• 7. National Aeronautics and Space Juno Project Administration Jet Propulsion Laboratory California Institute of Technology Assembly of the Juno Management Team• Management team was assembled during early Formulation Phase by Rick Grammier, Juno’s first Project Manager – Rick selected members for their specific experiences as well as for their breadth of experiences – Also key was their ability to work together as a team• Juno was selected for a 2009 launch but was delayed until 2010 at selection then subsequently slipped to a 2011 launch about a year later – Extended Phase B was used to unify the team and to establish strong communication mechanisms – Frequent face-to-face discussions augmented the usual telecons for working meetings and reviews 7
  • 8. National Aeronautics and Space Juno Project Administration Jet Propulsion Laboratory Maintaining and Improving the Positive California Institute of Technology Attributes of the Juno Management Team• Rick selected 4-D Systems, led by Dr. Charlie Pellerin (author of “How NASA Builds Teams”), to bring the team together and maintain strong teaming behaviors• 4-D Systems approach for a successful project team is to articulate a context that makes work more enjoyable and in which the team performs better• Juno held a 4-D Systems Workshop during Phase B (2/07)• Juno followed up with periodic assessments (11/07, 11/08, 8/10, 3/11)• About 6 months before launch, I pulled out the “Behaviors” chart as a reminder of how we wanted to interact 8
  • 9. National Aeronautics and Space Juno Project Administration Jet Propulsion Laboratory Mutually Reinforcing Behaviors & Contexts California Institute of Technology from 4-D Systems (courtesy of Dr. C. Pellerin) Expresses Addressing Authentic Shared Being 100% Appreciation Interests Committed Mutual Willing & Respect & EnergizingEnjoyable Work CollaborationAppropriately Keeping All Resisting Clarifying Roles, Including Your Blaming & Accountability Others Agreements Complaining & Authority Authenticity High Outcome Focus Clear and & Aligned, Trustworthiness with no Blamers AchievableEfficient Action & Efficiency or Victims Expectations 9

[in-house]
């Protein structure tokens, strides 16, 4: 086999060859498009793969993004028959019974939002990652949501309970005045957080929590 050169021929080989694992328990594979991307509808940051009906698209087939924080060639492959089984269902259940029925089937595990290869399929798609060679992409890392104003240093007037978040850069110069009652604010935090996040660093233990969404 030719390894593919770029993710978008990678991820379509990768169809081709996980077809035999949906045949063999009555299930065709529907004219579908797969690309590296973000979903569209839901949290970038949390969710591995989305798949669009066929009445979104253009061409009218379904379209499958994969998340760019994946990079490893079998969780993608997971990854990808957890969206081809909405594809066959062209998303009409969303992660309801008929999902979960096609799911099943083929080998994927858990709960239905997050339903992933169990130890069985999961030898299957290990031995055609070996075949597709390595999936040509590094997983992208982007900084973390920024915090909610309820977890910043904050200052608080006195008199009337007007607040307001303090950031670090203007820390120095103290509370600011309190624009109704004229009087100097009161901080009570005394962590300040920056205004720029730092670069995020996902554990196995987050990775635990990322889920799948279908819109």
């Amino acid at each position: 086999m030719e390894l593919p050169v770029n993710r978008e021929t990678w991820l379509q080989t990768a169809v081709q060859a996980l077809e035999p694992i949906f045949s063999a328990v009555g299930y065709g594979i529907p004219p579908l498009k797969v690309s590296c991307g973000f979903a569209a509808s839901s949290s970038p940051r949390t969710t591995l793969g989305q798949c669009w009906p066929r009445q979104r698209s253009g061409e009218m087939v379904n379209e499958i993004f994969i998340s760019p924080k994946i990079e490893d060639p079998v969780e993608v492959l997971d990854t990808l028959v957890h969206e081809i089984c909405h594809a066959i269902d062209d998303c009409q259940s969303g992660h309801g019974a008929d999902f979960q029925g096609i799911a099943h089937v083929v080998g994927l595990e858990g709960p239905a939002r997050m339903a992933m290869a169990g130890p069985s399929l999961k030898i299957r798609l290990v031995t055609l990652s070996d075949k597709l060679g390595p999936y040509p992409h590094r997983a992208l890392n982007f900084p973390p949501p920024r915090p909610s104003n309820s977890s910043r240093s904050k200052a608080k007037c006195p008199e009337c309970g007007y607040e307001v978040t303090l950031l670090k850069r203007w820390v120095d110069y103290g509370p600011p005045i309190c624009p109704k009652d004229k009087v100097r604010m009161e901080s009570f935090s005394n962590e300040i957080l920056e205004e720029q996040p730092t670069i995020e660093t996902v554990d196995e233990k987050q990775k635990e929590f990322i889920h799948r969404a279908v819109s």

• 10. National Aeronautics and Space Juno Project Administration Jet Propulsion Laboratory California Institute of Technology Backgrounds of Juno Managers• Juno managers had: – Extensive project and line experience before joining the Juno Project – Experience in areas other than their Juno one which helped them understand each others’ viewpoints – Prior experience in Implementation Phase and Operations• Several managers had worked with each other before which helped with knowing each other’s strengths and idiosyncrasies• Deputies were “full service” deputies which was essential given Juno’s workload, its distributed development and the 8-instrument payload 10
  • 11. National Aeronautics and Space Juno Project Administration Jet Propulsion Laboratory California Institute of Technology Juno Management Experience Base• Most managers were performing their Juno positions for the first time – Roles were novel and stimulating – Mistakes were made occasionally 11
  • 12. National Aeronautics and Space Juno Project Administration Jet Propulsion Laboratory California Institute of Technology Juno Management Team Processes• Processes were built around consensus but with clearly defined lines of authority and participation – PI has the overall responsibility for the Juno mission – PI delegated most decisions to the Project Manager but remained an active participant in management team’s processes• Principal Investigator, Project Manager, Deputy Project Manager and all System Managers participated in management processes• Key managers were formally polled for decisions and the results were documented in minutes 12